Here's an excerpt from the breed chapter in Pointing Dogs, Volume One.
When I first started to photograph dogs and compile notes for this book, I chose to study the better known breeds since it was much easier to find information on them. And, besides, I knew where to find hunters who owned some. But when I started looking into the more obscure breeds, things got a bit trickier. Not only was solid information harder to find, but tracking down owners or breeders of some breeds proved to be difficult. In the case of the Stichelhaar, not only did it take some digging, I also needed a bit of luck to finally see one in the flesh.
At some point in every book or article explaining how the German Wirehaired Pointer was developed, a breed known as the Stichelhaar is mentioned. Some GWP histories even provide a brief description of the Stichelhaar’s appearance or hunting ability, but most don’t even offer that. In fact, I’ve even read that the Stichelhaar was extinct. So I had a heck of a time finding information on the breed and could not even confirm that is was still around. The only illustrations I could find were old paintings or fuzzy black and white photographs in long out of print magazines and books. After a while, I started to think that maybe the Stichelhaar really was extinct.
Then, in 2001, I attended a hunt in northern Germany organized by Hans Schmidt, a renowned breeder of long-haired Weimaraners. While there, I asked him if he knew anything about the Stichelhaar. Expecting him to tell me that the breed was extinct, I was stunned when he replied, “Oh, yes, there are a number of them in the area. I see them sometimes when I am out hunting. They are strong hunting dogs—a very old breed you know.” He then told me that a Stichelhaar breeder lived not too far away from him and suggested that we call him to arrange a meeting! Twenty-four hours later, I was at the home of Elso Kratzenberg, the secretary of the Deutsch Stichelhaar Verein.
Standing in Herr Kratzenberg’s driveway, we exchanged handshakes and introductions and took a few minutes to discuss the kinds of photos I wanted to take. Once we had agreed on a plan, he let his dogs out of the house and into the yard. As the two big, rough-and-ready dogs came bounding up toward us, I couldn’t help feeling like the scientist in Jurassic Park when he laid eyes on a real-life dinosaur. Finally, right there in front of me, were living, breathing, tail-wagging Stichelhaars, a breed I thought had gone the way of the dodo bird.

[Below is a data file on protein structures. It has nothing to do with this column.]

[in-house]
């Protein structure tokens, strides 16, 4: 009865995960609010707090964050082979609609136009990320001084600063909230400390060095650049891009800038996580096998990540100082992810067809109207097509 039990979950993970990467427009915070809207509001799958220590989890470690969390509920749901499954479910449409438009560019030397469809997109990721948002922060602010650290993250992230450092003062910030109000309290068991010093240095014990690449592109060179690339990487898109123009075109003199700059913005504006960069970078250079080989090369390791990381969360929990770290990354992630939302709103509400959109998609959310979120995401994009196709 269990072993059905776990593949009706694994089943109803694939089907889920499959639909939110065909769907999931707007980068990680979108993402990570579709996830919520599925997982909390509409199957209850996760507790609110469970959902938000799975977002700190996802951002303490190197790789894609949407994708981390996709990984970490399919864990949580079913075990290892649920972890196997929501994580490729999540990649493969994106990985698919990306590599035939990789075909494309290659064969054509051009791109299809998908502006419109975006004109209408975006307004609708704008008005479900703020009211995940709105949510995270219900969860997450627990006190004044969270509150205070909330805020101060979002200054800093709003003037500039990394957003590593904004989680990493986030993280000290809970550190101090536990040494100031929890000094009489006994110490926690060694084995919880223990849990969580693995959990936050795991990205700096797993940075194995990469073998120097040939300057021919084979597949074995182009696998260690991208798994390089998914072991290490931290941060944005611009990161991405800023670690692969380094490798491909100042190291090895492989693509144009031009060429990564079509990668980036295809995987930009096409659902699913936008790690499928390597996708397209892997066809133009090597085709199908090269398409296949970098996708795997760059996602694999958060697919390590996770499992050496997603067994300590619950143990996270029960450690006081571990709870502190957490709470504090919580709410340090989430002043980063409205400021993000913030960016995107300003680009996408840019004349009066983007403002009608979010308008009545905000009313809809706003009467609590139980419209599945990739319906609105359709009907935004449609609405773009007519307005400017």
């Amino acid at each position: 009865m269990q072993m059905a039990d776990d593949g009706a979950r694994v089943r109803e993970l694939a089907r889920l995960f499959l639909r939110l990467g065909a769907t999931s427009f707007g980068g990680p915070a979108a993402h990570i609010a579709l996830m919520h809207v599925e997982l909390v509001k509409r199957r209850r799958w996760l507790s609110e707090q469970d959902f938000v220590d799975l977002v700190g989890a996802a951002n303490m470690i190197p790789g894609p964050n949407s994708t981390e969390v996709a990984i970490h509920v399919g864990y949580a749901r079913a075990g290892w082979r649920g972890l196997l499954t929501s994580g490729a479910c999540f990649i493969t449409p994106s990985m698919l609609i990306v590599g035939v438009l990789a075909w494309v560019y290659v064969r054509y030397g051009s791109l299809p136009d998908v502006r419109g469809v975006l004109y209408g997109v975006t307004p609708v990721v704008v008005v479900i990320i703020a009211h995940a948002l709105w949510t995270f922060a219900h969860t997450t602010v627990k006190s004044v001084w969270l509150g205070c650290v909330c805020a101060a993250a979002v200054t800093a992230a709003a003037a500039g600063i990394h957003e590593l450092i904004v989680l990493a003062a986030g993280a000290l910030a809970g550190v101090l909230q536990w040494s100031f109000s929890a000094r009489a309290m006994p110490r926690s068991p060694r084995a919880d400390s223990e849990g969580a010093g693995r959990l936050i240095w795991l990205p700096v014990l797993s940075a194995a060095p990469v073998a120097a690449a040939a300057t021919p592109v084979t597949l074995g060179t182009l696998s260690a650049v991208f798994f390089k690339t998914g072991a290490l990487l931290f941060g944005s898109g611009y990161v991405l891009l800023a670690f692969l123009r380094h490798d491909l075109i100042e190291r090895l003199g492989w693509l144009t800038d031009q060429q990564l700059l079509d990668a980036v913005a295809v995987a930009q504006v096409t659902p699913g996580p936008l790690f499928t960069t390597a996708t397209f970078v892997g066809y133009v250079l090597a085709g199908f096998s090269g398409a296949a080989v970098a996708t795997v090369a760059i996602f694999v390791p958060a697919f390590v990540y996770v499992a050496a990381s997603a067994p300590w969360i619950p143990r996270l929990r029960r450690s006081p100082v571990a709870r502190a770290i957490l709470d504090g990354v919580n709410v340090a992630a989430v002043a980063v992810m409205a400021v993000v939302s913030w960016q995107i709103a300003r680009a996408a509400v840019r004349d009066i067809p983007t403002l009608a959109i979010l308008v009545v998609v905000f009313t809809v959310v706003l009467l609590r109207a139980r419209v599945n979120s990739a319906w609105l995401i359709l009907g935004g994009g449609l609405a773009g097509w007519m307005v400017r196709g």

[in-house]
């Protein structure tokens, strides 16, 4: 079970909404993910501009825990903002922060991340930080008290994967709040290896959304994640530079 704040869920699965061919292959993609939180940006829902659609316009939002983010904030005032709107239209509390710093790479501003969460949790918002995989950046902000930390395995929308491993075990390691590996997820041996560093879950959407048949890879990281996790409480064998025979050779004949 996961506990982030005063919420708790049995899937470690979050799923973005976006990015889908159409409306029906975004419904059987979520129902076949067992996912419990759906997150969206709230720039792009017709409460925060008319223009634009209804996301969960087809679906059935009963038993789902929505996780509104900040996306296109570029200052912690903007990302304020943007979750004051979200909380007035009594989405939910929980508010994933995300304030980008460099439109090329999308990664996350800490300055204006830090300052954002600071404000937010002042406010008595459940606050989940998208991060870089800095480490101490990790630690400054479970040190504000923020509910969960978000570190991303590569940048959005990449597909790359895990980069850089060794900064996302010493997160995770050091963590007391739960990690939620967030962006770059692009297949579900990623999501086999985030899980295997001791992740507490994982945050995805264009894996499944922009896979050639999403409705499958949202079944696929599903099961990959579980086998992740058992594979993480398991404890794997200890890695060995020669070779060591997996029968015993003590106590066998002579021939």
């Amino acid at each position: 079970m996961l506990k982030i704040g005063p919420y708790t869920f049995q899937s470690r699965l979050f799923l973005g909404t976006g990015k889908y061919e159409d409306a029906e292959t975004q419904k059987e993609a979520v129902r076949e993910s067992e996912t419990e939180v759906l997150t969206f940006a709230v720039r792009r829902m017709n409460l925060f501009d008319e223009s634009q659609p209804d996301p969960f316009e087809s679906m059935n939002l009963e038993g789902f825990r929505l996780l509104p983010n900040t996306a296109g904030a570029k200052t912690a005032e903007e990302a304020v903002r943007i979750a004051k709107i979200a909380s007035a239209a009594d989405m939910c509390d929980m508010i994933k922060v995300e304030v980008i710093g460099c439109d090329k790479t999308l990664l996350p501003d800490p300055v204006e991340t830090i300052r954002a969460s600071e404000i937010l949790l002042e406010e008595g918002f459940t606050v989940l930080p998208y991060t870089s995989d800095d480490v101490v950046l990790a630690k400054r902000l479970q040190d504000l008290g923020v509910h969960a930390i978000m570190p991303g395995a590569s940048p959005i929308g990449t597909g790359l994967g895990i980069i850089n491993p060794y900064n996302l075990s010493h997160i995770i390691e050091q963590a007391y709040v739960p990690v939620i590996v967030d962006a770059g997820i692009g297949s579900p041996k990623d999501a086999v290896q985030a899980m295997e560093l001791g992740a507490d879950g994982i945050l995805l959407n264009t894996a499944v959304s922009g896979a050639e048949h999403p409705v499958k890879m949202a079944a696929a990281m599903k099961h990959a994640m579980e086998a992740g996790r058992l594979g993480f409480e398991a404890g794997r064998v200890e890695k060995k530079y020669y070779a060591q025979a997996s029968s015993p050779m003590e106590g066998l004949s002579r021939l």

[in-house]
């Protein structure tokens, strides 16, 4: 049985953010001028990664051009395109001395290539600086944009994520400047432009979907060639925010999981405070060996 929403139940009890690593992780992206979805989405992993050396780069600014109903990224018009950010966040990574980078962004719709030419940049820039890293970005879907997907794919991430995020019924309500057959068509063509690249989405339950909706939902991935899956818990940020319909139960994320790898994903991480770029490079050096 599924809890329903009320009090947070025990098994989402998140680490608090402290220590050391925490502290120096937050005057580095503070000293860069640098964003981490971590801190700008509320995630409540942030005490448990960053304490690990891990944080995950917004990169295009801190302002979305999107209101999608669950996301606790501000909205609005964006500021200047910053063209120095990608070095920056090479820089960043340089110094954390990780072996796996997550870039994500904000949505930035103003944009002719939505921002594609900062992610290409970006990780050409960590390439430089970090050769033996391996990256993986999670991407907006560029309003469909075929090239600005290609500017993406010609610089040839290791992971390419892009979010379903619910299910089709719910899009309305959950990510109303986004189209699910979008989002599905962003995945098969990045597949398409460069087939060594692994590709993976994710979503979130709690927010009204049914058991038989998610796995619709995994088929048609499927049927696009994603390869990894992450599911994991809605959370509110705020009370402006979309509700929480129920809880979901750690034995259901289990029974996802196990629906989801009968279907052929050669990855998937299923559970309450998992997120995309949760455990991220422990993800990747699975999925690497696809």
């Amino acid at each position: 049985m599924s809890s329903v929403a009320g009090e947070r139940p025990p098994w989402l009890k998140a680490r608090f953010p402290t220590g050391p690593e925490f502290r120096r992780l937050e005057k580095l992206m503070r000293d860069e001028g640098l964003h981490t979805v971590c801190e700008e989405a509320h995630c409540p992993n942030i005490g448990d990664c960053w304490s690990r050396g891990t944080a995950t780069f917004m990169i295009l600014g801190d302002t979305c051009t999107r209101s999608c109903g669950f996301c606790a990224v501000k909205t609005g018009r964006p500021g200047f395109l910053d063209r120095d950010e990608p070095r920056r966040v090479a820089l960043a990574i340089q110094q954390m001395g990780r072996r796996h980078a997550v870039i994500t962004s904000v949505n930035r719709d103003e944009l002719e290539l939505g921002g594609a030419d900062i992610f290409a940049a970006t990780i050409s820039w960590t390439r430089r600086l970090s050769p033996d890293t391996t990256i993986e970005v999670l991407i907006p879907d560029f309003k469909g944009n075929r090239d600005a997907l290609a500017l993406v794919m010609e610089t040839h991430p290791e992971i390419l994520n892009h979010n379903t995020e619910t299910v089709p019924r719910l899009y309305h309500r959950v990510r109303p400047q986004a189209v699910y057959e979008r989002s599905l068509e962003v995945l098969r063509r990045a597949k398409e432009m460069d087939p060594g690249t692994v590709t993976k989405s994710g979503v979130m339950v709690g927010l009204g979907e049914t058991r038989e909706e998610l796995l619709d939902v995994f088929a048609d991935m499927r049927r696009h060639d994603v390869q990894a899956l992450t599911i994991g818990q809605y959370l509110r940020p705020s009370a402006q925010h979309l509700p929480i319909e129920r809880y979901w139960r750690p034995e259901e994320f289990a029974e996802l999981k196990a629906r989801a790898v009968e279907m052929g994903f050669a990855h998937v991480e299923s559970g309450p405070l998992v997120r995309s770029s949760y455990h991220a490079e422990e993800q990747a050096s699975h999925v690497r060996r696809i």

I have only seen a few Stichelhaars, all in northern Germany. I have spoken to a couple of owners/breeders including the secretary of the original club. I’ve read a few copies of the club’s newsletter and have followed the ups and downs of the breed via German websites and forums. I am far from an expert, but I certainly know more about the breed now than when I first read that it was extinct. The first time I photographed Stichelhaars, I got the impression that they were more like Griffons than German Wirehaired Pointers. They seemed fairly laid-back and easygoing. Their coats seemed longer and harsher than many of the GWP coats I’ve seen, but not as bushy as the coats on some Griffons. In the field they showed a lot of drive, ran at a medium gallop and pointed staunchly. In the water, they swam like otters
A few years after I had seen Stichelhaars for the first time, I photographed a number of Cesky Fouseks in the Czech Republic. After the photo session and interviews with Cesky Fousek owners and breeders, I compared the photos and written notes I made about the Fousek to the ones I had made of the Stichelhaar. The similarities were striking. I concluded that the two breeds do indeed represent a sort of “same church, different pew” situation. In terms of look and performance they are, for all intents and purposes, identical. The divisions between them are merely political.
Unfortunately for the Stichelhaar, it is club politics that now threaten its survival. Infighting among club members and the struggle for control of the Stichelhaar’s future is coming dangerously close to killing the breed. From what I have seen in the field, forest and water, it would be a crying shame if the breed ended up going the way of the dodo. I sincerely hope that cool heads and reason will prevail.
Read more about the breed, and all the other pointing breeds from Continental Europe, in my book Pointing Dogs, Volume One: The Continentals